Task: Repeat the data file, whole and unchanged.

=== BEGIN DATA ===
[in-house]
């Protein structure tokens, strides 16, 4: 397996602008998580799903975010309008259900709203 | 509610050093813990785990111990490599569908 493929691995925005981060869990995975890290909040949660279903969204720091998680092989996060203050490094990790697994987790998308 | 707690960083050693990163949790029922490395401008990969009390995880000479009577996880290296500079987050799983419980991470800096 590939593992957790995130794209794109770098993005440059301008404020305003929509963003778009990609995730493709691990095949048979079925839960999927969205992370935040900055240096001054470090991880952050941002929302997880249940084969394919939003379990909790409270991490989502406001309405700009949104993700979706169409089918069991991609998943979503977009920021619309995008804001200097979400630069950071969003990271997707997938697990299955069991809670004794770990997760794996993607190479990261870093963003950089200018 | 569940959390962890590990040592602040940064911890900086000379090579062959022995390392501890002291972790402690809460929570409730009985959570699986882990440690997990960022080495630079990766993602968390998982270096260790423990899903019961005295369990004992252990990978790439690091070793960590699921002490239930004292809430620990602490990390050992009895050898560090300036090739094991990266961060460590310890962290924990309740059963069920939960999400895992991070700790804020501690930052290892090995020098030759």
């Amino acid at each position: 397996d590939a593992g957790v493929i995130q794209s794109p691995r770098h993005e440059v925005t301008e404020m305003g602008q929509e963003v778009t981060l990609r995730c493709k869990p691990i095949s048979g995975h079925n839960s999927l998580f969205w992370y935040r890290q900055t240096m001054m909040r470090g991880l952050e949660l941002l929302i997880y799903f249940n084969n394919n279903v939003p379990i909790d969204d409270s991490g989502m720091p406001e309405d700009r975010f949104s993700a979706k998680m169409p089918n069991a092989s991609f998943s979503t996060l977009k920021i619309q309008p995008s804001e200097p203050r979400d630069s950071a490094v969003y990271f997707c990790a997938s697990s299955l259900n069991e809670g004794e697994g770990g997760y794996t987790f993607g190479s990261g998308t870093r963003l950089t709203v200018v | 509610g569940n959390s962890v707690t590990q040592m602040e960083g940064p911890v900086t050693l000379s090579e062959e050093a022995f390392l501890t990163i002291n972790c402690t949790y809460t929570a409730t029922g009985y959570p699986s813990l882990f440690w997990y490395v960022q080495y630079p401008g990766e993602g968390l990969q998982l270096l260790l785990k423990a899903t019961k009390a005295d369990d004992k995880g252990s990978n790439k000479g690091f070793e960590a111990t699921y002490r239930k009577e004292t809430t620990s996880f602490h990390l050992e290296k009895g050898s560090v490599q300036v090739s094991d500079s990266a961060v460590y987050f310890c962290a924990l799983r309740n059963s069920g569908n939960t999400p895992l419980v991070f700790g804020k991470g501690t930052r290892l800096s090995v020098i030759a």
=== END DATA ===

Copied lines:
[in-house]
């Protein structure tokens, strides 16, 4: 397996602008998580799903975010309008259900709203 | 509610050093813990785990111990490599569908 493929691995925005981060869990995975890290909040949660279903969204720091998680092989996060203050490094990790697994987790998308 | 707690960083050693990163949790029922490395401008990969009390995880000479009577996880290296500079987050799983419980991470800096 590939593992957790995130794209794109770098993005440059301008404020305003929509963003778009990609995730493709691990095949048979079925839960999927969205992370935040900055240096001054470090991880952050941002929302997880249940084969394919939003379990909790409270991490989502406001309405700009949104993700979706169409089918069991991609998943979503977009920021619309995008804001200097979400630069950071969003990271997707997938697990299955069991809670004794770990997760794996993607190479990261870093963003950089200018 | 569940959390962890590990040592602040940064911890900086000379090579062959022995390392501890002291972790402690809460929570409730009985959570699986882990440690997990960022080495630079990766993602968390998982270096260790423990899903019961005295369990004992252990990978790439690091070793960590699921002490239930004292809430620990602490990390050992009895050898560090300036090739094991990266961060460590310890962290924990309740059963069920939960999400895992991070700790804020501690930052290892090995020098030759």
């Amino acid at each position: 397996d590939a593992g957790v493929i995130q794209s794109p691995r770098h993005e440059v925005t301008e404020m305003g602008q929509e963003v778009t981060l990609r995730c493709k869990p691990i095949s048979g995975h079925n839960s999927l998580f969205w992370y935040r890290q900055t240096m001054m909040r470090g991880l952050e949660l941002l929302i997880y799903f249940n084969n394919n279903v939003p379990i909790d969204d409270s991490g989502m720091p406001e309405d700009r975010f949104s993700a979706k998680m169409p089918n069991a092989s991609f998943s979503t996060l977009k920021i619309q309008p995008s804001e200097p203050r979400d630069s950071a490094v969003y990271f997707c990790a997938s697990s299955l259900n069991e809670g004794e697994g770990g997760y794996t987790f993607g190479s990261g998308t870093r963003l950089t709203v200018v | 509610g569940n959390s962890v707690t590990q040592m602040e960083g940064p911890v900086t050693l000379s090579e062959e050093a022995f390392l501890t990163i002291n972790c402690t949790y809460t929570a409730t029922g009985y959570p699986s813990l882990f440690w997990y490395v960022q080495y630079p401008g990766e993602g968390l990969q998982l270096l260790l785990k423990a899903t019961k009390a005295d369990d004992k995880g252990s990978n790439k000479g690091f070793e960590a111990t699921y002490r239930k009577e004292t809430t620990s996880f602490h990390l050992e290296k009895g050898s560090v490599q300036v090739s094991d500079s990266a961060v460590y987050f310890c962290a924990l799983r309740n059963s069920g569908n939960t999400p895992l419980v991070f700790g804020k991470g501690t930052r290892l800096s090995v020098i030759a």